Turkish Regulators Step In to Deal With Fall in Currency
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Turkey’s main banking regulator curbed the ability of Turkish banks to swap liras for foreign currencies in an announcement on its website late Sunday night.
The move was one of the first actions Turkish financial officials have taken to address the drastic fall in the value of the lira since President Trump said on Friday that he would increase tariffs on the imports of Turkish steel and aluminum.
A large Turkish bank, Garanti Bank, also said late Sunday that it would no longer allow customers to open new foreign exchange trading positions, a step that would make it harder for people to sell their liras for dollars, mainly, but also for euros and British pounds.
The actions come at a time of rising global concern over the health of the Turkish economy, and there are fears that the currency turmoil could spread to other markets.
China’s central bank weakened that country’s currency by 0.34 percent against the dollar on Monday morning, an indication that other emerging markets currencies might be affected by Turkey’s difficulties. The central bank set the benchmark rate for Monday’s trading in Shanghai at 6.8629 renminbi to the dollar, the weakest in nearly 15 months.
The renminbi has now slid more than 9 percent since mid-April, on a combination of worries about trade frictions with the United States and concerns within China itself about weakness in the economy through the spring and early summer. The Beijing government tried to rein in lending and infrastructure spending last spring in a bid to limit the country’s ever-rising domestic debt, but it has largely reversed those moves since the end of July in an attempt to shore up economic growth.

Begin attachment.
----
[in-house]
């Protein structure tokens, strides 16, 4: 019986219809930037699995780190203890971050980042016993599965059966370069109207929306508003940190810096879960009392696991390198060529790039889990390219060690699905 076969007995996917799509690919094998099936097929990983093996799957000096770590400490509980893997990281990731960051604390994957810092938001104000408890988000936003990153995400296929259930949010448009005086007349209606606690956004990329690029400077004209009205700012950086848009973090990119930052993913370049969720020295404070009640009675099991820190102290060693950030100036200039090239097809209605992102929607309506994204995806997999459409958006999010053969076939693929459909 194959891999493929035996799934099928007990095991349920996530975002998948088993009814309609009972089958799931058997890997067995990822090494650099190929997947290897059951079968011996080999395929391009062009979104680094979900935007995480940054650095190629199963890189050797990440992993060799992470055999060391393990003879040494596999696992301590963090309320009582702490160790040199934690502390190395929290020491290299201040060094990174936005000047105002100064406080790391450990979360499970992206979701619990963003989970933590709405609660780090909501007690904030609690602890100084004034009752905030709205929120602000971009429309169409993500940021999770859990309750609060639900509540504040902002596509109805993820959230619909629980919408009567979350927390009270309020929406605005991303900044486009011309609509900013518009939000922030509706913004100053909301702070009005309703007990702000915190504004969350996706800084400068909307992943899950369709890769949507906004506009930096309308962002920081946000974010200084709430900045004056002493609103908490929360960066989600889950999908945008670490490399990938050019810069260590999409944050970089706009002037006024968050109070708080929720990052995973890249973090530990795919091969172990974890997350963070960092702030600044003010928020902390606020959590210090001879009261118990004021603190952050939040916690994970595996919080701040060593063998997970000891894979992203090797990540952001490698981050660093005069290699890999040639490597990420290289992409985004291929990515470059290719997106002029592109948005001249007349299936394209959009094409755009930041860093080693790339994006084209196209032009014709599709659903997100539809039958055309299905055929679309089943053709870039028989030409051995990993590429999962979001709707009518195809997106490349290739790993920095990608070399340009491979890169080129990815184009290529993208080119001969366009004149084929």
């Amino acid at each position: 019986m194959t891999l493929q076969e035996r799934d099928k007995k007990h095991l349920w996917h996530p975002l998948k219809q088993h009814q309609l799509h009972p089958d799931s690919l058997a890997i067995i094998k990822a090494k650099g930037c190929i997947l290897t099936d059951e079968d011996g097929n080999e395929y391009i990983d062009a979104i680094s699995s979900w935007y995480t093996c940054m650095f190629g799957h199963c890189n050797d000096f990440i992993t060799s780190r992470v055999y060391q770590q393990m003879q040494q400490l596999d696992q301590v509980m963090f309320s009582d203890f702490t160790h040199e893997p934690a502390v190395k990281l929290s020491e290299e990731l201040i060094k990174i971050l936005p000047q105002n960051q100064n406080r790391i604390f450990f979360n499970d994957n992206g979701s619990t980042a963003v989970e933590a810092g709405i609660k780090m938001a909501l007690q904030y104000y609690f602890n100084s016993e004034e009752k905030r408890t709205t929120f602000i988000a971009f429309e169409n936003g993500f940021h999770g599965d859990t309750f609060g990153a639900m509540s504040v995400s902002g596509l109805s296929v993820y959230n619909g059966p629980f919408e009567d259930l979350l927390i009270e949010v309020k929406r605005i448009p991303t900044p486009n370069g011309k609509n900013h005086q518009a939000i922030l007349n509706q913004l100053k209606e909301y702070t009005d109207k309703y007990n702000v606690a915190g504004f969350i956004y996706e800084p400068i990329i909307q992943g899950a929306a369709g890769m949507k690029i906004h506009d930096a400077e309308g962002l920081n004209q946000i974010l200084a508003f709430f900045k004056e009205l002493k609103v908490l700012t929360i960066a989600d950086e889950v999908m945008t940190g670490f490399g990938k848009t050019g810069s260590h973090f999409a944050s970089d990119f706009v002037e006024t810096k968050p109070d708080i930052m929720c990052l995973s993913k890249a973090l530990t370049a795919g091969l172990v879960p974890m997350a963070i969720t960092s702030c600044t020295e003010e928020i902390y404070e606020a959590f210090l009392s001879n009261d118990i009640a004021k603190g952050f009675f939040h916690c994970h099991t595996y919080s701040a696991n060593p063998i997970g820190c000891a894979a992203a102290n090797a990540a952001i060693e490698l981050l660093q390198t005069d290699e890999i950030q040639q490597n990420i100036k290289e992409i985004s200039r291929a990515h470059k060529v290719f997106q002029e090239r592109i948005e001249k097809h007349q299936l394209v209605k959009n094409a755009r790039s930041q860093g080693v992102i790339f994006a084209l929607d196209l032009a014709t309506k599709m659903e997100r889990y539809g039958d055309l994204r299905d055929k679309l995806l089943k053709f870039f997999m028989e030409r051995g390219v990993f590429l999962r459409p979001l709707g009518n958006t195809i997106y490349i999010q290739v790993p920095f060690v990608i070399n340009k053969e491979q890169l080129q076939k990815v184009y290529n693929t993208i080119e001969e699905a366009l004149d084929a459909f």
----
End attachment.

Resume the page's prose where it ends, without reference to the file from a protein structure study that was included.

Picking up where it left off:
In early futures trading on Monday morning in Asia, the Turkish lira dropped more than 20 percent to 7.2 to the dollar, before strengthening slightly to 6.8. The plunge came after a more than 13 percent decline in the currency on Friday.
In recent months, investors have become increasingly concerned about Turkey’s high levels of foreign debt and the reluctance of the central bank to raise interest rates, the traditional approach when a currency comes under attack.
President Recep Tayyip Erdogan has said repeatedly that higher interest rates will not bring down inflation. And on Sunday, he continued his criticism of those selling liras, lashing out at credit rating agencies and urging Turkish industrialists to refrain from swapping liras for other currencies.
Over the weekend, Turkey’s new finance minister, Berat Albayrak, said the government would put an action plan forward on Monday, but investors, after days of inaction, remained skeptical that the lira’s slide would be halted.
The country’s main banking regulator said on Sunday that foreign exchange operations by Turkish banks could not exceed 50 percent of their equity. Turkish banks have been very aggressive in borrowing in dollars from foreign banks to lend to local companies and real estate developers.